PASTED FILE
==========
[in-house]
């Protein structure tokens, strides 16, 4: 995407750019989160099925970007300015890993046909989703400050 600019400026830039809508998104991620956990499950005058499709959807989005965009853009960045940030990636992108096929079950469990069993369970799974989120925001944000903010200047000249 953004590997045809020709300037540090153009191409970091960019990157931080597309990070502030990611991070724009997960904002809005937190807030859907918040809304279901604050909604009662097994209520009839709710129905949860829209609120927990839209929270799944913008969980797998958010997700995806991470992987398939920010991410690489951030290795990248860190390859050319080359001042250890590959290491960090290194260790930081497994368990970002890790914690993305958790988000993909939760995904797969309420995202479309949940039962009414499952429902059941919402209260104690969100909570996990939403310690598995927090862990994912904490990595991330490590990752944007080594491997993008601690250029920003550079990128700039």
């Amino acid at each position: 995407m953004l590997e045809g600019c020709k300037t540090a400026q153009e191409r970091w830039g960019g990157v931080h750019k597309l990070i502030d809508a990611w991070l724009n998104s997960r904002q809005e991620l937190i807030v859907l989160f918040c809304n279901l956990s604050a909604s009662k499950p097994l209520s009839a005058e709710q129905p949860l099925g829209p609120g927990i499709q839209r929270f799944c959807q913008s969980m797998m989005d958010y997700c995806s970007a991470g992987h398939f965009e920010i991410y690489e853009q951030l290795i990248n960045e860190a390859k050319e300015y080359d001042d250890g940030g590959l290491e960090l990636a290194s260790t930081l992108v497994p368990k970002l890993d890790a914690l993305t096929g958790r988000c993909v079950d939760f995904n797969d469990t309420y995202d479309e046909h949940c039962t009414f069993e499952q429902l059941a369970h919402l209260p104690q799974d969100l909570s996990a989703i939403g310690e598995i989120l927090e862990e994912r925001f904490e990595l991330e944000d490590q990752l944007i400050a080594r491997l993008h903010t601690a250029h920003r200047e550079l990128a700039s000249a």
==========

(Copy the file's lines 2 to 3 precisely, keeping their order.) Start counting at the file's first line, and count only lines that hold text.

């Protein structure tokens, strides 16, 4: 995407750019989160099925970007300015890993046909989703400050 600019400026830039809508998104991620956990499950005058499709959807989005965009853009960045940030990636992108096929079950469990069993369970799974989120925001944000903010200047000249 953004590997045809020709300037540090153009191409970091960019990157931080597309990070502030990611991070724009997960904002809005937190807030859907918040809304279901604050909604009662097994209520009839709710129905949860829209609120927990839209929270799944913008969980797998958010997700995806991470992987398939920010991410690489951030290795990248860190390859050319080359001042250890590959290491960090290194260790930081497994368990970002890790914690993305958790988000993909939760995904797969309420995202479309949940039962009414499952429902059941919402209260104690969100909570996990939403310690598995927090862990994912904490990595991330490590990752944007080594491997993008601690250029920003550079990128700039």
């Amino acid at each position: 995407m953004l590997e045809g600019c020709k300037t540090a400026q153009e191409r970091w830039g960019g990157v931080h750019k597309l990070i502030d809508a990611w991070l724009n998104s997960r904002q809005e991620l937190i807030v859907l989160f918040c809304n279901l956990s604050a909604s009662k499950p097994l209520s009839a005058e709710q129905p949860l099925g829209p609120g927990i499709q839209r929270f799944c959807q913008s969980m797998m989005d958010y997700c995806s970007a991470g992987h398939f965009e920010i991410y690489e853009q951030l290795i990248n960045e860190a390859k050319e300015y080359d001042d250890g940030g590959l290491e960090l990636a290194s260790t930081l992108v497994p368990k970002l890993d890790a914690l993305t096929g958790r988000c993909v079950d939760f995904n797969d469990t309420y995202d479309e046909h949940c039962t009414f069993e499952q429902l059941a369970h919402l209260p104690q799974d969100l909570s996990a989703i939403g310690e598995i989120l927090e862990e994912r925001f904490e990595l991330e944000d490590q990752l944007i400050a080594r491997l993008h903010t601690a250029h920003r200047e550079l990128a700039s000249a």